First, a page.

The Washington Post reported this week that the Biden administration is weighing whether to establish “European-style reception centers along the Mexican border that would transform the way asylum seekers are processed”. The very idea of “reception centers” for people who enter illegally should be anathema to anyone who believes in border security, but in any event, it would cost a lot, require legislative changes, and will likely not do much good.
The Biden Administration’s Failure to Comply with Federal Border Law. By way of brief background, section 235(b) of the Immigration and Nationality Act (INA) requires DHS to detain all migrants apprehended entering the United States illegally. Immigrant advocates — many of whom staff the Biden White House — hate detaining “asylum seekers”, and consequently have honored that mandate in the breach, as the Post article makes clear.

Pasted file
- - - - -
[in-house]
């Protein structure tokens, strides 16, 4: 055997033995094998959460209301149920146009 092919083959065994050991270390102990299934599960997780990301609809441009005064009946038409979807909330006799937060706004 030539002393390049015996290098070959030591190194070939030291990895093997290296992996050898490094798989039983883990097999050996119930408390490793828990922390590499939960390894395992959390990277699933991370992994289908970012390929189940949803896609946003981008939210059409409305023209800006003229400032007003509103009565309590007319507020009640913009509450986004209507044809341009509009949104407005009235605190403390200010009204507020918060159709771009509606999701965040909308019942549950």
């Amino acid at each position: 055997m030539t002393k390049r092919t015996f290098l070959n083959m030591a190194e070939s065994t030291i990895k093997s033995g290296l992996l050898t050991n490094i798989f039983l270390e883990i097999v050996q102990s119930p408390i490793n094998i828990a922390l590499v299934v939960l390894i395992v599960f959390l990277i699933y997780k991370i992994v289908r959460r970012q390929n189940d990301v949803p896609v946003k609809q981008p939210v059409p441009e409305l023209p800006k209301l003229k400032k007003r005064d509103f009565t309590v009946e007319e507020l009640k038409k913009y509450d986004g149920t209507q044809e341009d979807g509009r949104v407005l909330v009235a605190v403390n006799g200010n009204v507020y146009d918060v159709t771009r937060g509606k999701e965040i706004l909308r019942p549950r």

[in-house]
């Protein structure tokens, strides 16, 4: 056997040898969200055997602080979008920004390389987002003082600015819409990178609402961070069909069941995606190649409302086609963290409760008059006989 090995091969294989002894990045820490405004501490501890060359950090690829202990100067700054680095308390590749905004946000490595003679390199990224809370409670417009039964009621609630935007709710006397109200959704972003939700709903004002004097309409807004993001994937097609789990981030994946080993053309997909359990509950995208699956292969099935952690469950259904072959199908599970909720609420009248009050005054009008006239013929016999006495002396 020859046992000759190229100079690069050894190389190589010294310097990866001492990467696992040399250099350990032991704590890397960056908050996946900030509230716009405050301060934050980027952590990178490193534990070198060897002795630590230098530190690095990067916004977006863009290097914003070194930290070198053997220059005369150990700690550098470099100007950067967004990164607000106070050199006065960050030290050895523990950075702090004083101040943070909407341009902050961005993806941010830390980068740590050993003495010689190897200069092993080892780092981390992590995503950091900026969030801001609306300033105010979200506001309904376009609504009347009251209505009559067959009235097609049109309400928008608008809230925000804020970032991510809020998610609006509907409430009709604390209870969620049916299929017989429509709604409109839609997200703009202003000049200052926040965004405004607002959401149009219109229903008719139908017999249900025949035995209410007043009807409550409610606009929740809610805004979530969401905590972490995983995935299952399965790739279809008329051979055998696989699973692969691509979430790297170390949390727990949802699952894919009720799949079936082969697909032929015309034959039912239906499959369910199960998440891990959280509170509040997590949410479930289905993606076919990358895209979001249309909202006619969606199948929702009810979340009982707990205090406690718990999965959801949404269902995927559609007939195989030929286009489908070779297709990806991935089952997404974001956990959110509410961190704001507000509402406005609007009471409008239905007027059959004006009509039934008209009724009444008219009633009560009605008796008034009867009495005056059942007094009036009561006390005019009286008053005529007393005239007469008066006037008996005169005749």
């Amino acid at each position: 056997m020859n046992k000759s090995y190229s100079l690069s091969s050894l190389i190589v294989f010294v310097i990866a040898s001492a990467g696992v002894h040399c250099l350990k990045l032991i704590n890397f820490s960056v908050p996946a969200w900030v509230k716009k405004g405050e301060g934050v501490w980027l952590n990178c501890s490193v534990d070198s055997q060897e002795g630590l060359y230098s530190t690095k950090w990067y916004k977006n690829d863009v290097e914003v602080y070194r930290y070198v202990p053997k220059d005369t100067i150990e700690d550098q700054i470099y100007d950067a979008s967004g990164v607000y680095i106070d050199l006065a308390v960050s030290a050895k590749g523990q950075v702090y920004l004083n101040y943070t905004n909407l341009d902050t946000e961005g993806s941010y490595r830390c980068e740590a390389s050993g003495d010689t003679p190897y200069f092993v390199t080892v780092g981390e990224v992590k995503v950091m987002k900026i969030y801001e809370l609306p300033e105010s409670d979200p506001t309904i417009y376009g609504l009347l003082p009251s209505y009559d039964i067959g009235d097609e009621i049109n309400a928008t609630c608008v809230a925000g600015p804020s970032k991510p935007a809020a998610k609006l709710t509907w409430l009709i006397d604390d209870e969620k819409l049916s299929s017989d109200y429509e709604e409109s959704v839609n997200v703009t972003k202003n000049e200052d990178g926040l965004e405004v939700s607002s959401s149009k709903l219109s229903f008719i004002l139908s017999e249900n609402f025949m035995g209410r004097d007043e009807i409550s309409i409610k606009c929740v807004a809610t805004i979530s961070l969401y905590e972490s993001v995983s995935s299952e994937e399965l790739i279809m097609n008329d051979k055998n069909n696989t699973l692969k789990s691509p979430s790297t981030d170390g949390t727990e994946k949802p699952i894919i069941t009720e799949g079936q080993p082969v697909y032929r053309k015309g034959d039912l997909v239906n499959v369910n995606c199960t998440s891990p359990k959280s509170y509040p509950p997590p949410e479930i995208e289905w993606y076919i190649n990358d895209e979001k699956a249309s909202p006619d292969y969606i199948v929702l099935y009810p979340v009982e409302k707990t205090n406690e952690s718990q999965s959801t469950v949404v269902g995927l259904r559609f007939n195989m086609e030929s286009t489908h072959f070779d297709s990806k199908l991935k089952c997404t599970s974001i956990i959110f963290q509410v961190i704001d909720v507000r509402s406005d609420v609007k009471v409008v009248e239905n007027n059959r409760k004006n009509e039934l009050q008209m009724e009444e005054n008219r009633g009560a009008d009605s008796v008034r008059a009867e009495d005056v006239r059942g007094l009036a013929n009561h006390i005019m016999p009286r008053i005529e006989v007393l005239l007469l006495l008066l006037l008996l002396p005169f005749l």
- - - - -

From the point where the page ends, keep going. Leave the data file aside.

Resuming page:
Specifically, the paper explains:
About 500,000 to 600,000 of the 1.7 million border-crossers who arrived during the 2021 fiscal year were not expelled or deported by U.S. authorities, Customs and Border Protection statistics show. Many of those released into the United States were families and unaccompanied minors traveling without a parent.
As I have explained in the past, the Secure Fence Act of 2006 requires DHS to achieve “operational control” of the Southwest border, defined as “the prevention of all unlawful entries into the United States, including entries by terrorists, other unlawful aliens, instruments of terrorism, narcotics, and other contraband”.